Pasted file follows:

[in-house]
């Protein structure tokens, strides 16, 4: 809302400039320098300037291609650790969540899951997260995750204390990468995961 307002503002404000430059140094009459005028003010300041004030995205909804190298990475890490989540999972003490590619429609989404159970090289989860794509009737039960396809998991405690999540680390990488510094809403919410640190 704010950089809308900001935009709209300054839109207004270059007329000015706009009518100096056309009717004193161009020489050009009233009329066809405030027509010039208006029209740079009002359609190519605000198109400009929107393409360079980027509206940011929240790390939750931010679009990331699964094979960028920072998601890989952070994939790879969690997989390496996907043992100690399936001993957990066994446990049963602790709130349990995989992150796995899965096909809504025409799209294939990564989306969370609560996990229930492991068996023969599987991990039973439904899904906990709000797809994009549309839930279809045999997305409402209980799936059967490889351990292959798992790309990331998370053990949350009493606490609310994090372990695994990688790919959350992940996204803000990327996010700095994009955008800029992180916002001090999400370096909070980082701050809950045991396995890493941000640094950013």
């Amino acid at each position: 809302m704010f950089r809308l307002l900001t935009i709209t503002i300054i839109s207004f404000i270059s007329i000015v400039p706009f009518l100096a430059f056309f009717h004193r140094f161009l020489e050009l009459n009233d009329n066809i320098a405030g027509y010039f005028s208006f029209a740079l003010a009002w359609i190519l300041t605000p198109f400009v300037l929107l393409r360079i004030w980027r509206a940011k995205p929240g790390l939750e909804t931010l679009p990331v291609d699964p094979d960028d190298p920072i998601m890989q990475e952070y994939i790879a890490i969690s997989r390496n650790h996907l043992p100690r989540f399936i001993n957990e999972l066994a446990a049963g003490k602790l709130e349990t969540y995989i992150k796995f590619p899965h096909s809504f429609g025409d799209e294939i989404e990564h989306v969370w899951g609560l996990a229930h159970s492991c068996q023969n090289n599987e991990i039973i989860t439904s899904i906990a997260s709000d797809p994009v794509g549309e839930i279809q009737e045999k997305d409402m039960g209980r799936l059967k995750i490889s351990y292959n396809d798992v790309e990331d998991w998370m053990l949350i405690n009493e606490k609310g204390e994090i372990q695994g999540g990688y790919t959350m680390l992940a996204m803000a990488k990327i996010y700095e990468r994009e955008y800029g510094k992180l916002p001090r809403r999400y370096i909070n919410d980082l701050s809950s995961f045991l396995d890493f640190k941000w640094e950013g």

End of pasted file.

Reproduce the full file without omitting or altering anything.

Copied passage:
[in-house]
């Protein structure tokens, strides 16, 4: 809302400039320098300037291609650790969540899951997260995750204390990468995961 307002503002404000430059140094009459005028003010300041004030995205909804190298990475890490989540999972003490590619429609989404159970090289989860794509009737039960396809998991405690999540680390990488510094809403919410640190 704010950089809308900001935009709209300054839109207004270059007329000015706009009518100096056309009717004193161009020489050009009233009329066809405030027509010039208006029209740079009002359609190519605000198109400009929107393409360079980027509206940011929240790390939750931010679009990331699964094979960028920072998601890989952070994939790879969690997989390496996907043992100690399936001993957990066994446990049963602790709130349990995989992150796995899965096909809504025409799209294939990564989306969370609560996990229930492991068996023969599987991990039973439904899904906990709000797809994009549309839930279809045999997305409402209980799936059967490889351990292959798992790309990331998370053990949350009493606490609310994090372990695994990688790919959350992940996204803000990327996010700095994009955008800029992180916002001090999400370096909070980082701050809950045991396995890493941000640094950013």
């Amino acid at each position: 809302m704010f950089r809308l307002l900001t935009i709209t503002i300054i839109s207004f404000i270059s007329i000015v400039p706009f009518l100096a430059f056309f009717h004193r140094f161009l020489e050009l009459n009233d009329n066809i320098a405030g027509y010039f005028s208006f029209a740079l003010a009002w359609i190519l300041t605000p198109f400009v300037l929107l393409r360079i004030w980027r509206a940011k995205p929240g790390l939750e909804t931010l679009p990331v291609d699964p094979d960028d190298p920072i998601m890989q990475e952070y994939i790879a890490i969690s997989r390496n650790h996907l043992p100690r989540f399936i001993n957990e999972l066994a446990a049963g003490k602790l709130e349990t969540y995989i992150k796995f590619p899965h096909s809504f429609g025409d799209e294939i989404e990564h989306v969370w899951g609560l996990a229930h159970s492991c068996q023969n090289n599987e991990i039973i989860t439904s899904i906990a997260s709000d797809p994009v794509g549309e839930i279809q009737e045999k997305d409402m039960g209980r799936l059967k995750i490889s351990y292959n396809d798992v790309e990331d998991w998370m053990l949350i405690n009493e606490k609310g204390e994090i372990q695994g999540g990688y790919t959350m680390l992940a996204m803000a990488k990327i996010y700095e990468r994009e955008y800029g510094k992180l916002p001090r809403r999400y370096i909070n919410d980082l701050s809950s995961f045991l396995d890493f640190k941000w640094e950013g």